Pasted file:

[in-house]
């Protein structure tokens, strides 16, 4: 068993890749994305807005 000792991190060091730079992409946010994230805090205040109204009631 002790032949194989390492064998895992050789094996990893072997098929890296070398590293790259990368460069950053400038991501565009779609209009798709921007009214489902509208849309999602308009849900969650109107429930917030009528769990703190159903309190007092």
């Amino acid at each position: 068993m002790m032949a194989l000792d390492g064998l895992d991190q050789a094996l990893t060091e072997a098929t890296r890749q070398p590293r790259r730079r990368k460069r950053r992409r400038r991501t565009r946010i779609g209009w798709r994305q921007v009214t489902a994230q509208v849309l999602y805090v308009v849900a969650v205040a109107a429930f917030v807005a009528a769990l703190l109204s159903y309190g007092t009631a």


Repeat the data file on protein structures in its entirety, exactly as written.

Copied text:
[in-house]
């Protein structure tokens, strides 16, 4: 068993890749994305807005 000792991190060091730079992409946010994230805090205040109204009631 002790032949194989390492064998895992050789094996990893072997098929890296070398590293790259990368460069950053400038991501565009779609209009798709921007009214489902509208849309999602308009849900969650109107429930917030009528769990703190159903309190007092």
């Amino acid at each position: 068993m002790m032949a194989l000792d390492g064998l895992d991190q050789a094996l990893t060091e072997a098929t890296r890749q070398p590293r790259r730079r990368k460069r950053r992409r400038r991501t565009r946010i779609g209009w798709r994305q921007v009214t489902a994230q509208v849309l999602y805090v308009v849900a969650v205040a109107a429930f917030v807005a009528a769990l703190l109204s159903y309190g007092t009631a």